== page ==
Simpson Seeks Bail on 10 Felony Counts

New questions are being raised about Simpson's treatment when compared with that of his associates. While Simpson sits in jail, two of his associates were brought in for questioning and then freed on bail. Walter Alexander, who police say brandished a weapon during the alleged robbery, cut a deal with prosecutors and is back in Los Angeles. And Clarence Alexander, whose Vegas home was searched by police who recovered the memorabilia taken in the incident Thursday night, was arrested but freed on $78,000 bail.

"We're just treating him as we would as if he was anybody else. We're being professional. We're not acting as fans. We're not going down that route," a jail staffer told the Las Vegas Review-Journal.

Accomplice Calls Heist a Setup, Accuser Hospitalized

Alexander believes that Simpson was set up by Thomas Riccio, the memorabilia dealer who first tipped off Simpson that some of his collectibles were being sold, and set up a meeting with the two dealers in the hotel room. Riccio recorded the hotel-room confrontation and sold the recording to TMZ.com, according to The New York Times, but never informed police of his secret taping.

"It sounds like a setup to me," Alexander told ABC's "Good Morning America" Tuesday.

Riccio has a long rap sheet, including four separate felony convictions, including arson, prison escape and stolen property charges, according to thesmokinggun.com.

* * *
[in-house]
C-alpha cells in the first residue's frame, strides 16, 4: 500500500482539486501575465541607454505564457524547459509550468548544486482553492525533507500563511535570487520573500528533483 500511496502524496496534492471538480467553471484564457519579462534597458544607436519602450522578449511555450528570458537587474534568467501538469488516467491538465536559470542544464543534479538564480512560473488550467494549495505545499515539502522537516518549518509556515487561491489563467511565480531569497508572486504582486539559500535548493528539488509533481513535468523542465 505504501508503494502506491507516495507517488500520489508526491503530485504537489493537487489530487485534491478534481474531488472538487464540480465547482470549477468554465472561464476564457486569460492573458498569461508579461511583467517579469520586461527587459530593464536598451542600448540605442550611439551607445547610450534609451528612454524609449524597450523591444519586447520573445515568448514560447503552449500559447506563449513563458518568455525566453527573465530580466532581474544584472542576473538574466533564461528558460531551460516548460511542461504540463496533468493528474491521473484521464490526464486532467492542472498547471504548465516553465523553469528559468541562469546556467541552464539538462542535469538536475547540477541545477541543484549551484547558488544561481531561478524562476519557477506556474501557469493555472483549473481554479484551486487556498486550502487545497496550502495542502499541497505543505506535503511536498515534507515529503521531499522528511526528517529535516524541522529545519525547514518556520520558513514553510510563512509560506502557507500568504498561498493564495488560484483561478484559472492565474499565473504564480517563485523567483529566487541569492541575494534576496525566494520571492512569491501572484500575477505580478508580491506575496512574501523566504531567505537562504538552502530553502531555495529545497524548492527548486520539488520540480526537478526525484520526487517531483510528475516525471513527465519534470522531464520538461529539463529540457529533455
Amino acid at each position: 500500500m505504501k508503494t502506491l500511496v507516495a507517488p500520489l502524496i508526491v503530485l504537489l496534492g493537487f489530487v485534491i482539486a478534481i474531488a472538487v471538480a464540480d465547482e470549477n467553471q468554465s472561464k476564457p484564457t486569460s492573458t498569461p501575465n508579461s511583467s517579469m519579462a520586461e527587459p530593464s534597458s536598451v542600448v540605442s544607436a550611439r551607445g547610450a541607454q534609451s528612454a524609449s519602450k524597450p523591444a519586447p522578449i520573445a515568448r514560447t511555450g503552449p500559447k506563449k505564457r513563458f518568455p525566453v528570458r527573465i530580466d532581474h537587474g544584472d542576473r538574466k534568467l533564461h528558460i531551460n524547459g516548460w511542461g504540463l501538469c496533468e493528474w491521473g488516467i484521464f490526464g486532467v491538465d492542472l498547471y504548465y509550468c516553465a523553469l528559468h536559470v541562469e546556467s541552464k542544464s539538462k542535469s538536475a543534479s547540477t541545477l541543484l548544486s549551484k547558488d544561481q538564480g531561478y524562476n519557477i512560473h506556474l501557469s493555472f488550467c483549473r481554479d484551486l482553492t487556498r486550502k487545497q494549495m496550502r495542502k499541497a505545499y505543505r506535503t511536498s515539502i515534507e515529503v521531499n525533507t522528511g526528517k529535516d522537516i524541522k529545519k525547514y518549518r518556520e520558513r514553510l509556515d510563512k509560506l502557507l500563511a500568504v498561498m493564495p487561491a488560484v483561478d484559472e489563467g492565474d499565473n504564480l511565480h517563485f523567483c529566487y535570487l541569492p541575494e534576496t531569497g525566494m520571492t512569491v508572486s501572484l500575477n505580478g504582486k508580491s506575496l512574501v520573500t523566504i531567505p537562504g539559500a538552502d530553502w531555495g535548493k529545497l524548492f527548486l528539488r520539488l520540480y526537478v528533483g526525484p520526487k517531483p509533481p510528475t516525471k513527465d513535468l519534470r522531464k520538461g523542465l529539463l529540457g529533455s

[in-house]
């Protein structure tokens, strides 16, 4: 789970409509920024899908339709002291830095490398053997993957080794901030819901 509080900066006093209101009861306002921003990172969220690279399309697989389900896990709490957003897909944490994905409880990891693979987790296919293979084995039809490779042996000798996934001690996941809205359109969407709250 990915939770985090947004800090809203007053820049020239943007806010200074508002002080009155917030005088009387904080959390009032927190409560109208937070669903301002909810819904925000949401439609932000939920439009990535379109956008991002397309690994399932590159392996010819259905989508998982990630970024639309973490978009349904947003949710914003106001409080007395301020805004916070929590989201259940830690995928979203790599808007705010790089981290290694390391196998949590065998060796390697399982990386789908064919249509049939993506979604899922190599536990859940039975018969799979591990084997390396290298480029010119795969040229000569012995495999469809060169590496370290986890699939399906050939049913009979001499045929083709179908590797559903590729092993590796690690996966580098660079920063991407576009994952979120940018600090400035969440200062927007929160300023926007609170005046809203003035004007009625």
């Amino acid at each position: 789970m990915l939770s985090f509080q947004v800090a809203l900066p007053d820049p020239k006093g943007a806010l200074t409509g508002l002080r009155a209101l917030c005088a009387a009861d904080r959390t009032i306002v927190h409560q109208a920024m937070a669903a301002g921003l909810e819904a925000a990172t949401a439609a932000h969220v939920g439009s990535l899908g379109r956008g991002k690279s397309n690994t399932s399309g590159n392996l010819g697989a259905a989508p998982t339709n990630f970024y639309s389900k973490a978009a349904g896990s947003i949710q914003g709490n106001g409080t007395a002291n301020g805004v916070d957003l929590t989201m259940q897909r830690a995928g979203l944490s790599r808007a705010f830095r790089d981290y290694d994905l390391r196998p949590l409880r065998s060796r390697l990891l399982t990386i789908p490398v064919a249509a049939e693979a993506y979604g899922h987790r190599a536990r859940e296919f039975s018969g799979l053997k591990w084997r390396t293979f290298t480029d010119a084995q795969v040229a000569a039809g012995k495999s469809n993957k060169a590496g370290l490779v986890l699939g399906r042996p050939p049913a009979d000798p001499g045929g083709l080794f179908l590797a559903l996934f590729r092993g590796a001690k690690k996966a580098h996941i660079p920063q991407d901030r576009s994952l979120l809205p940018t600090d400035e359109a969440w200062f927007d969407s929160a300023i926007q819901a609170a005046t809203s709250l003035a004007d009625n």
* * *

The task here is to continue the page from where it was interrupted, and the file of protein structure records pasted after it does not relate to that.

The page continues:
Riccio, who has spent a combined total of eight years in prison, was first convicted of a felony in 1984, a federal charge of conspiracy to receive stolen goods, according to court records. Several months later, he escaped from a federal minimum-security facility in Danbury, Conn.

Fromong, a witness in the O.J. Simpson robbery case, has been rushed to the hospital after suffering from a heart attack. A source said that Fromong was taken to the Cedars-Sinai Medical Center. Monday Fromong complained of severe chest pains, and a source said his heart had stopped and had to be restarted.

Rasmussen, the Las Vegas attorney, believes that Simpson's latest legal troubles could actually win him some sympathy, adding that for years Nevada law allowed the use of reasonable force to get one's property back.

"I think there will be a backlash against this and people will start supporting O.J.," he said.

Simpson was acquitted in 1995 of murdering his ex-wife, Nicole Brown Simpson, and Ronald Goldman, after a long trial in California.

The 'Juice' Still Draws Supporters

As in that trial, Simpson seems to be drawing supporters to his side. At least one O.J. supporter was outside the courthouse Tuesday.

Self-proclaimed apostle Larry Noble Mays stood on the steps for most of the sunny day holding a sign that read, "Ask Jesus to Save You Now." Donning a baseball cap that read, "Man of Faith," Noble explained that he took a bus from Englewood, Calif., on Monday night because "wherever the Lord sends me, I go."

Noble, who played the same role at Simpson's two previous trials, said that he prays for him. "If he did it or he didn't, he still needs the Lord. After all, we are all sinners. And Jesus died for the sinners."

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